How To Be A Fan-Girl

Like “holiness,” the word “meditation” has gotten a bit rusty and disconnected from our everyday experiences.

That’s unfortunate and likely the reason we have a hard time connecting with what David says in the next verses of Psalm 119:

I will mediate on your precepts and think about your ways.
I will delight in your statutes;
I will not forget your word.
– Psalm 119:15-16

The truth is, we all meditate on the things we enjoy and delight in.

When I really took the time to read these verses, I couldn’t help but think of a fan-girl. Generation after generation, girls have gone crazy over young male musicians. Put a bunch of these musical boys in a group and you’ve got yourself a recipe for young female hysteria! It’s amazing the devotion that these girls can have towards the subject of their boy band of choice. A true fan-girl has integrity — going far beyond casual devotion. This kind of girl knows stuff. They know the all the names of the boys in the band. They know the boys’ backstories — their hometowns, their birthdays, their favorite foods — it can get a little scary.

How do they know all of these things? Because they meditated.

He who has an inward delight in anything will not long withdraw his mind from it.
– Spurgeon

Fan-girls spend much of their spare time soaking in all there is to know and enjoy about their delight and obsession. No one is forcing the fan-girl to focus all of their thoughts and energy on these boys. No one is telling the fan-girl that thinking and meditating on these boys would be “good for them”. They meditate on what they enjoy simply because they want to. They delight to meditate because they delight in the object of their meditation.

I wish that I had a better way to say it. But it seems that David is fan-girling over God’s Word. Is “fan-girling” even a word? We’ll go with it for now; we are a people of grace, after all.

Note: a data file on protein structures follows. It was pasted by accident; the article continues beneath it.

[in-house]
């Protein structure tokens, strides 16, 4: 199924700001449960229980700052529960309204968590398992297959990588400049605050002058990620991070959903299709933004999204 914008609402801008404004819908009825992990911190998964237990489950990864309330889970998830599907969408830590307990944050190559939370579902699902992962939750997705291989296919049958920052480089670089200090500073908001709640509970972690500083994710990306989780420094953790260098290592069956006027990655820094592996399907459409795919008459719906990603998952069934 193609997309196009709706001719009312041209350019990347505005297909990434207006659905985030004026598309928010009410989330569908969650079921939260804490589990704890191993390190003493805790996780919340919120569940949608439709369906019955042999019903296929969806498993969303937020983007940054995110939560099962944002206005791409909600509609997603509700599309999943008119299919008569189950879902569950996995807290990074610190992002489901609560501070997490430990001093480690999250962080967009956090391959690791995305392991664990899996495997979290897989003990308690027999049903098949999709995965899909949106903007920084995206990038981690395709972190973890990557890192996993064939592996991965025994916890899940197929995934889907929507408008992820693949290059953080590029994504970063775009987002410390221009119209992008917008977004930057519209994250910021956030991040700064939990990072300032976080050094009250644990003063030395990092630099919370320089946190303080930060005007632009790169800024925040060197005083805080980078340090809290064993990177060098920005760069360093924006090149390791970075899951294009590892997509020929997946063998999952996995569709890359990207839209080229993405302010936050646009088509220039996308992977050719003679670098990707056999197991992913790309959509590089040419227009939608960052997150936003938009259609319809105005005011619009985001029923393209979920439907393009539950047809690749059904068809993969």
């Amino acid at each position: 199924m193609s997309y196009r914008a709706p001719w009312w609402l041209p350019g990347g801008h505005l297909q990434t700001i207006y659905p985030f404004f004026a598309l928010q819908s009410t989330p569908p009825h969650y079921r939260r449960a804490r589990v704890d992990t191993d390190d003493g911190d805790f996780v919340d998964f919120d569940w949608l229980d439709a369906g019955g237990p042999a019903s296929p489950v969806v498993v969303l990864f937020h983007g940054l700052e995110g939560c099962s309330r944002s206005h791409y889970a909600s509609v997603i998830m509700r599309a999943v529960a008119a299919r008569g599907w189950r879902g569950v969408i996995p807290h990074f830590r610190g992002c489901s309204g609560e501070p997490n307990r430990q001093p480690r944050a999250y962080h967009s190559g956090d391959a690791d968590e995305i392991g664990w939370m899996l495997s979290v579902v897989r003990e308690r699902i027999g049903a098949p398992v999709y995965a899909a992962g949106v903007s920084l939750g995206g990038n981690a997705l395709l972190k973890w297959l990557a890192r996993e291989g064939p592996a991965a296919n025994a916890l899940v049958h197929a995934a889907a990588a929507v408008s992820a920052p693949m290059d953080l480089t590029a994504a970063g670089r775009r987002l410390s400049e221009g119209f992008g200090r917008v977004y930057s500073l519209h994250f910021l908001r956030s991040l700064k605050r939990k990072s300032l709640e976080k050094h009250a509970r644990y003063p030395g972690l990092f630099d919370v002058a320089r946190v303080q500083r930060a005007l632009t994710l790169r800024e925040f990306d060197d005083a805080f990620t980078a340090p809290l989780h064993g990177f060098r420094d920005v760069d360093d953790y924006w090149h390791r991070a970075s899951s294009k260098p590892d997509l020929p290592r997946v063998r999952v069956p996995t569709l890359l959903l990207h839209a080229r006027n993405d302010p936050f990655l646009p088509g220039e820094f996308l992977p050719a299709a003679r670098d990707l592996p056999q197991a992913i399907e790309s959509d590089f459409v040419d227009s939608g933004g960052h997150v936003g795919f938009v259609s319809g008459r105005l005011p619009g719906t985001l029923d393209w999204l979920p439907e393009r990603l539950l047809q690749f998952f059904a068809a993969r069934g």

Delight myself — the word is very emphatic; I will skip about and jump for joy.
– Adam Clarke

David just can’t get enough of God’s Word. He meditates on God’s precepts and thinks constantly about God’s ways because he just delights in them so much! I’m consistently struck by the fact that David’s devotion isn’t one of piety, but of delight! And I think that’s the kind of devotion that God longs for from us as well.

If so much of our devotion to other things is driven by delight, why would devotion to God be a cold, sterile thing?

We are no longer under a schoolmaster, but obedience is changed from a thing of force into a thing of freeness.
– Thomas Chalmers

When righteousness, from a matter of constraint becomes a matter of choice, it instantly changes its whole nature, and rises to a higher moral rank than before.
– Thomas Chalmers

As fan-girls grow up, their delight in that boy band might cool-off, but they will likely remember all the things they mediated on during their time of obsession. You’ll want these ladies around for a game of trivia. That’s because, like proclaiming, meditating on something helps us remember.

Men do not readily forget that which they have treasured up, that which they have meditated on…
– Spurgeon

This is one of the biggest reasons why I wanted to blog my journey through Psalm 119. It’s amazing to me that one of the greatest worship leaders of our faith delighted so much in the Word of God. And what do artists do when they delight in something? They create art. That’s exactly what Psalm 119 is: a life-long masterpiece dedicated to a delight in the Word of God.

I’m curious to see what David saw. Why was David so full of genuine delight over God’s Word?

Slowly but surely, I feel that I’m uncovering the riches that are found in this piece of art. I hope that you are too, and as we journey together, maybe we’ll find ourselves delighting and meditating on this treasure along with David.

In case you’re just now jumping in with us, we’ve spent 10 weeks journeying through the beginning of Psalm 119. So far we have learned:

That holiness is happiness.

That we’ll never drift into holiness (or happiness).

That even when we desire holiness, we often disappoint ourselves.

That we all live in light of some kind of judgment, some kind of estimation of things.

That in the tension of resolve and dependence is where we should live and make our every move.

That purity is a hard thing to come by.

That we are often conflicted people — sincere, but not self-sufficient.

That reading the Word simply isn’t enough.

That God is incredibly happy.

And that happy people make others happy.

Take some time to catch up and share your thoughts along the journey.

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